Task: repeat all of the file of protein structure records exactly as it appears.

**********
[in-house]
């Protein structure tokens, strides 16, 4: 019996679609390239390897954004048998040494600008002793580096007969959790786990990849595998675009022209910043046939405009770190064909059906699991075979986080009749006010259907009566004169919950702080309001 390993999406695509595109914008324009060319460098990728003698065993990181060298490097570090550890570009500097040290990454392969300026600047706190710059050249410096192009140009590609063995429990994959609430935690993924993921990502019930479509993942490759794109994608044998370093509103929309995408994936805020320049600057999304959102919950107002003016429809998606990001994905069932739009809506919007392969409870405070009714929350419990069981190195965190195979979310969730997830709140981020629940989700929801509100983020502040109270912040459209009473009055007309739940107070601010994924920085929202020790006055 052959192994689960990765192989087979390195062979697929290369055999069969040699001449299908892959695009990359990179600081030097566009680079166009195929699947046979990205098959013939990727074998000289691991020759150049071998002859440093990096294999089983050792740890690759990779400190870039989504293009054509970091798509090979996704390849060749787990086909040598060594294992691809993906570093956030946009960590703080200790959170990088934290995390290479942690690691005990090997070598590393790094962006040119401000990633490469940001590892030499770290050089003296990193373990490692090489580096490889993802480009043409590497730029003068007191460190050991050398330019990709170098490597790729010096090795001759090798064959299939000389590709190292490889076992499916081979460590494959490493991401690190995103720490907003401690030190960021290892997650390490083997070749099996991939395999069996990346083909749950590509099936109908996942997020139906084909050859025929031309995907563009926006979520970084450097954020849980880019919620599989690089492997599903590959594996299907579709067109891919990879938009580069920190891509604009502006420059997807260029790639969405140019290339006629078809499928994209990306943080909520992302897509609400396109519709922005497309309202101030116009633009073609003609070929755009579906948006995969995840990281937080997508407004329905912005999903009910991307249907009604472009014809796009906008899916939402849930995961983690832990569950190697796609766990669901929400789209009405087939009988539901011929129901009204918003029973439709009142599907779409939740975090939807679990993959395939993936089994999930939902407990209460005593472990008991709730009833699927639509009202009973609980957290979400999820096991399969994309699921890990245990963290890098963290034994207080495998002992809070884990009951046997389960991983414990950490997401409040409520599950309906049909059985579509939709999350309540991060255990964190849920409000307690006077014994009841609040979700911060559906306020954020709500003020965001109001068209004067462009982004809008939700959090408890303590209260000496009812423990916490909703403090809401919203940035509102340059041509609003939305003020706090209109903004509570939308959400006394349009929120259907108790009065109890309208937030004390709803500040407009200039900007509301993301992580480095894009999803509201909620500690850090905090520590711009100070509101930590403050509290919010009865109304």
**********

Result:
[in-house]
């Protein structure tokens, strides 16, 4: 019996679609390239390897954004048998040494600008002793580096007969959790786990990849595998675009022209910043046939405009770190064909059906699991075979986080009749006010259907009566004169919950702080309001 390993999406695509595109914008324009060319460098990728003698065993990181060298490097570090550890570009500097040290990454392969300026600047706190710059050249410096192009140009590609063995429990994959609430935690993924993921990502019930479509993942490759794109994608044998370093509103929309995408994936805020320049600057999304959102919950107002003016429809998606990001994905069932739009809506919007392969409870405070009714929350419990069981190195965190195979979310969730997830709140981020629940989700929801509100983020502040109270912040459209009473009055007309739940107070601010994924920085929202020790006055 052959192994689960990765192989087979390195062979697929290369055999069969040699001449299908892959695009990359990179600081030097566009680079166009195929699947046979990205098959013939990727074998000289691991020759150049071998002859440093990096294999089983050792740890690759990779400190870039989504293009054509970091798509090979996704390849060749787990086909040598060594294992691809993906570093956030946009960590703080200790959170990088934290995390290479942690690691005990090997070598590393790094962006040119401000990633490469940001590892030499770290050089003296990193373990490692090489580096490889993802480009043409590497730029003068007191460190050991050398330019990709170098490597790729010096090795001759090798064959299939000389590709190292490889076992499916081979460590494959490493991401690190995103720490907003401690030190960021290892997650390490083997070749099996991939395999069996990346083909749950590509099936109908996942997020139906084909050859025929031309995907563009926006979520970084450097954020849980880019919620599989690089492997599903590959594996299907579709067109891919990879938009580069920190891509604009502006420059997807260029790639969405140019290339006629078809499928994209990306943080909520992302897509609400396109519709922005497309309202101030116009633009073609003609070929755009579906948006995969995840990281937080997508407004329905912005999903009910991307249907009604472009014809796009906008899916939402849930995961983690832990569950190697796609766990669901929400789209009405087939009988539901011929129901009204918003029973439709009142599907779409939740975090939807679990993959395939993936089994999930939902407990209460005593472990008991709730009833699927639509009202009973609980957290979400999820096991399969994309699921890990245990963290890098963290034994207080495998002992809070884990009951046997389960991983414990950490997401409040409520599950309906049909059985579509939709999350309540991060255990964190849920409000307690006077014994009841609040979700911060559906306020954020709500003020965001109001068209004067462009982004809008939700959090408890303590209260000496009812423990916490909703403090809401919203940035509102340059041509609003939305003020706090209109903004509570939308959400006394349009929120259907108790009065109890309208937030004390709803500040407009200039900007509301993301992580480095894009999803509201909620500690850090905090520590711009100070509101930590403050509290919010009865109304």